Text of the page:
Digestion of the main food groups
The glucose in the blood is one of the most important breakdown products from a wide range of the foods we eat in our diet. In this section, we briefly summarise the significant points about digestion and the main food groups, so you understand how to counsel a person with diabetes about selecting a suitable diet for their condition. The main food groups are:
- Proteins such as meat, fish, egg yolk and soya products;
- Fats such as butter and oil, and within foods such as cheese, cream and fatty meat;
- Carbohydrates such as bread, potatoes, rice and cereals, as well as within sugary foods and drinks;
- Vitamins and minerals (such as vitamin A and iron) are found in many foods, especially in fruits and vegetables.
The foods that we eat are broken down as they pass through the digestive tract by chemicals known as enzymes. Enzymes are chemical substances produced by cells in the body, which cause a particular chemical reaction to happen while not being changed themselves. They are particularly important in digestion. The enzymes that are released into the stomach and intestines cause the breakdown of food into the tiny molecules of which it is constructed.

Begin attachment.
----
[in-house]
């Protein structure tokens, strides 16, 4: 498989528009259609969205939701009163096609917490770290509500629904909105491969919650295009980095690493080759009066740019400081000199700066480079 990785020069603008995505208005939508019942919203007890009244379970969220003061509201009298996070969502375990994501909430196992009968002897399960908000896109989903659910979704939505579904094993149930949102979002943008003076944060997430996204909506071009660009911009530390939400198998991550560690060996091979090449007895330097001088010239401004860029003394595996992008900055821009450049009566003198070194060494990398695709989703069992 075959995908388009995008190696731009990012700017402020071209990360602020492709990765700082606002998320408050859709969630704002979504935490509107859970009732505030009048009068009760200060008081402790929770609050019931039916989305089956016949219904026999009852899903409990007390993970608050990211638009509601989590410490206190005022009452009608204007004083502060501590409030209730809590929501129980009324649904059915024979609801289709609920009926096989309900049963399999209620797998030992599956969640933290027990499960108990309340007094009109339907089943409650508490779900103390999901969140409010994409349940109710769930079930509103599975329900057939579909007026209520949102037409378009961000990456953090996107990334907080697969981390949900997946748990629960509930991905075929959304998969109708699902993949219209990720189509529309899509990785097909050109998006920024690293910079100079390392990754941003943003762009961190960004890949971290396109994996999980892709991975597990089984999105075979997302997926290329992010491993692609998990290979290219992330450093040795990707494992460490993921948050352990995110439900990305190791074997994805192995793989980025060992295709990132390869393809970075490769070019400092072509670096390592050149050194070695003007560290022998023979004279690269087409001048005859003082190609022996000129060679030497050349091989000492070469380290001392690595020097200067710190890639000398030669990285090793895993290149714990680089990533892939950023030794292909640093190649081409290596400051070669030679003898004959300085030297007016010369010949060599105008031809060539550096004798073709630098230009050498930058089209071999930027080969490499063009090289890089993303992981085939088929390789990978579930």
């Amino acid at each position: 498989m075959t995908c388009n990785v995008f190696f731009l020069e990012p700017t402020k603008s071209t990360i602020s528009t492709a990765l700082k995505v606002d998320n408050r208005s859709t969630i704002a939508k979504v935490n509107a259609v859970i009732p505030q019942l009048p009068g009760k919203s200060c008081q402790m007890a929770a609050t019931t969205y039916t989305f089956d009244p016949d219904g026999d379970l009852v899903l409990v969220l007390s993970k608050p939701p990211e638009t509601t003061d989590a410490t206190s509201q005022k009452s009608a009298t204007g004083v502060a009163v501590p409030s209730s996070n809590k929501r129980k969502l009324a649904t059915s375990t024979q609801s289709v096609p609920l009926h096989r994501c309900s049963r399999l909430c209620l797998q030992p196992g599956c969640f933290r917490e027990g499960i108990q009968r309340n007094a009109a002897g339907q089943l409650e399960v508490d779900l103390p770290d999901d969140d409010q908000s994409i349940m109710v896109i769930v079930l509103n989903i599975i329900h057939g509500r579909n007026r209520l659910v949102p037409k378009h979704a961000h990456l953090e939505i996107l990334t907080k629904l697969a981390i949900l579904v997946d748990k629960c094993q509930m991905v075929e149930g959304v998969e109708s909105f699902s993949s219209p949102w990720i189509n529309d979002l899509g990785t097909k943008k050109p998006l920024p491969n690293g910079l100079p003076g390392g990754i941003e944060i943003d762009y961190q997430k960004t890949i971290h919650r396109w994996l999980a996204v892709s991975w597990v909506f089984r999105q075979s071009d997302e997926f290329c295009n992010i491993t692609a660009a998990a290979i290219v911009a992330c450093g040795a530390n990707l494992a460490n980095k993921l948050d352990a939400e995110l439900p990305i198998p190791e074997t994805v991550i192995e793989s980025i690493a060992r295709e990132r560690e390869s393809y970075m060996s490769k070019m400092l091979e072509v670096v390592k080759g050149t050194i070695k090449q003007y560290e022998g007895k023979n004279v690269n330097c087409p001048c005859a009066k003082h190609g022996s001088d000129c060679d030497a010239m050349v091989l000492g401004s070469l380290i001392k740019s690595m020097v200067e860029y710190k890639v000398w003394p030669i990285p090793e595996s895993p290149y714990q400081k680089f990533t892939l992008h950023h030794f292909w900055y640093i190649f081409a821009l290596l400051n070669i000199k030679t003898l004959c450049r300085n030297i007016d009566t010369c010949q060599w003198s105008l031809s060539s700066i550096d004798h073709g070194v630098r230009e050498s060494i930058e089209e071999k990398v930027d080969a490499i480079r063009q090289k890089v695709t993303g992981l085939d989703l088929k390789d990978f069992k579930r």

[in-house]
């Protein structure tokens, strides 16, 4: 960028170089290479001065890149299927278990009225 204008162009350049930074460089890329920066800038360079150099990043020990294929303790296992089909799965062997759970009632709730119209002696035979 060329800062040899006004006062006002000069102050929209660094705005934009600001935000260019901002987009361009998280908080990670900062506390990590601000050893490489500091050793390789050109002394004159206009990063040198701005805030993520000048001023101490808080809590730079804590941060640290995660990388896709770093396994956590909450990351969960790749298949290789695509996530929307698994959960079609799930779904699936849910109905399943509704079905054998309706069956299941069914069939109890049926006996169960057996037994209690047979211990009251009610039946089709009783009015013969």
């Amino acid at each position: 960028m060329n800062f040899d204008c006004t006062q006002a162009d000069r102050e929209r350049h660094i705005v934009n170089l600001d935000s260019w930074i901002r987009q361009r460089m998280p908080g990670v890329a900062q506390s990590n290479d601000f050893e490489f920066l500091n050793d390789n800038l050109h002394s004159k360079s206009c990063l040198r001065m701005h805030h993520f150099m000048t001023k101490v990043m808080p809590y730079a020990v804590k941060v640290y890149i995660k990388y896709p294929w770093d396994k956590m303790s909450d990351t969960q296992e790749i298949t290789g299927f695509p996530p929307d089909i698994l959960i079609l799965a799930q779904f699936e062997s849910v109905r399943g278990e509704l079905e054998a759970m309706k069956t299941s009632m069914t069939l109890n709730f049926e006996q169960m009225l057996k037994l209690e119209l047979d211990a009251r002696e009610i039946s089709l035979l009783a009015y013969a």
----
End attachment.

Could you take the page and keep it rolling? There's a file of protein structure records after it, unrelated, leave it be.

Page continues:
The image below summarises the digestion of the main food groups by digestive enzymes. Notice that they break down proteins into amino acids, carbohydrates into glucose, and fats into fatty acids. These smaller components can then be absorbed through the wall of the small intestine and transported in the blood to various parts of the body to provide energy. The level of glucose in the blood is altered by what and how much we eat.
Which food item do you think will result in more glucose in the digestive tract: a carbohydrate-rich meal or a protein-rich meal?
If you eat a meal that is mainly carbohydrate, your digestion will produce more glucose.
Next we will discuss the importance of the liver and muscles in controlling blood glucose levels.